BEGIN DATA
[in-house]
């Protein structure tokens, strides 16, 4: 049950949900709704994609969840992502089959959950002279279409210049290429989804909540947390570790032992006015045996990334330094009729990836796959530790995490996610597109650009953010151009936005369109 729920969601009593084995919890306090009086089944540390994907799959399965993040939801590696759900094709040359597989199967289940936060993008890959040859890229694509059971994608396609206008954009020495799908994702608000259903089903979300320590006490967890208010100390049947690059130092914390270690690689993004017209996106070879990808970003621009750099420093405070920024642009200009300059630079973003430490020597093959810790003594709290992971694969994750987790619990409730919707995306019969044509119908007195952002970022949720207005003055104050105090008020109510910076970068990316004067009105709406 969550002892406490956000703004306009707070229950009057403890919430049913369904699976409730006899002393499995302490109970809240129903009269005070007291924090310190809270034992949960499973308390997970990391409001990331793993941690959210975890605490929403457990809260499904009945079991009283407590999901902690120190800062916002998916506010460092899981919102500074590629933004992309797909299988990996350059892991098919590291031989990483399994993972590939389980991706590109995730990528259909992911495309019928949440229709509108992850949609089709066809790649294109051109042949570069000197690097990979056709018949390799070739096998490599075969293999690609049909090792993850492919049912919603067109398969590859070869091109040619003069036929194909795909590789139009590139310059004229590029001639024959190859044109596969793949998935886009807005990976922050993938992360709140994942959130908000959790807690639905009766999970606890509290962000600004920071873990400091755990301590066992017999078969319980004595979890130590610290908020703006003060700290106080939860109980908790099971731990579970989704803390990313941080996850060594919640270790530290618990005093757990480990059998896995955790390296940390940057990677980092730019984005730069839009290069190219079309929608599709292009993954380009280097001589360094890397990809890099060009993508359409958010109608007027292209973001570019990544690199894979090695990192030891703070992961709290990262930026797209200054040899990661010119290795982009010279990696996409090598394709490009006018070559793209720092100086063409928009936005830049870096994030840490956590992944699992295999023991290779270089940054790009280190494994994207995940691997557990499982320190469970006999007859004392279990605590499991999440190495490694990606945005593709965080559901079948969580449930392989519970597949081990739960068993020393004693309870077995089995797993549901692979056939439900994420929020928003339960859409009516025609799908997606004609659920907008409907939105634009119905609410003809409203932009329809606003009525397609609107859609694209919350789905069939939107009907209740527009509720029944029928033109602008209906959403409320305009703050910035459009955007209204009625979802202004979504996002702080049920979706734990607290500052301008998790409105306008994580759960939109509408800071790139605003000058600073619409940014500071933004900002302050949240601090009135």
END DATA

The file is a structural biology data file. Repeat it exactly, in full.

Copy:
[in-house]
């Protein structure tokens, strides 16, 4: 049950949900709704994609969840992502089959959950002279279409210049290429989804909540947390570790032992006015045996990334330094009729990836796959530790995490996610597109650009953010151009936005369109 729920969601009593084995919890306090009086089944540390994907799959399965993040939801590696759900094709040359597989199967289940936060993008890959040859890229694509059971994608396609206008954009020495799908994702608000259903089903979300320590006490967890208010100390049947690059130092914390270690690689993004017209996106070879990808970003621009750099420093405070920024642009200009300059630079973003430490020597093959810790003594709290992971694969994750987790619990409730919707995306019969044509119908007195952002970022949720207005003055104050105090008020109510910076970068990316004067009105709406 969550002892406490956000703004306009707070229950009057403890919430049913369904699976409730006899002393499995302490109970809240129903009269005070007291924090310190809270034992949960499973308390997970990391409001990331793993941690959210975890605490929403457990809260499904009945079991009283407590999901902690120190800062916002998916506010460092899981919102500074590629933004992309797909299988990996350059892991098919590291031989990483399994993972590939389980991706590109995730990528259909992911495309019928949440229709509108992850949609089709066809790649294109051109042949570069000197690097990979056709018949390799070739096998490599075969293999690609049909090792993850492919049912919603067109398969590859070869091109040619003069036929194909795909590789139009590139310059004229590029001639024959190859044109596969793949998935886009807005990976922050993938992360709140994942959130908000959790807690639905009766999970606890509290962000600004920071873990400091755990301590066992017999078969319980004595979890130590610290908020703006003060700290106080939860109980908790099971731990579970989704803390990313941080996850060594919640270790530290618990005093757990480990059998896995955790390296940390940057990677980092730019984005730069839009290069190219079309929608599709292009993954380009280097001589360094890397990809890099060009993508359409958010109608007027292209973001570019990544690199894979090695990192030891703070992961709290990262930026797209200054040899990661010119290795982009010279990696996409090598394709490009006018070559793209720092100086063409928009936005830049870096994030840490956590992944699992295999023991290779270089940054790009280190494994994207995940691997557990499982320190469970006999007859004392279990605590499991999440190495490694990606945005593709965080559901079948969580449930392989519970597949081990739960068993020393004693309870077995089995797993549901692979056939439900994420929020928003339960859409009516025609799908997606004609659920907008409907939105634009119905609410003809409203932009329809606003009525397609609107859609694209919350789905069939939107009907209740527009509720029944029928033109602008209906959403409320305009703050910035459009955007209204009625979802202004979504996002702080049920979706734990607290500052301008998790409105306008994580759960939109509408800071790139605003000058600073619409940014500071933004900002302050949240601090009135």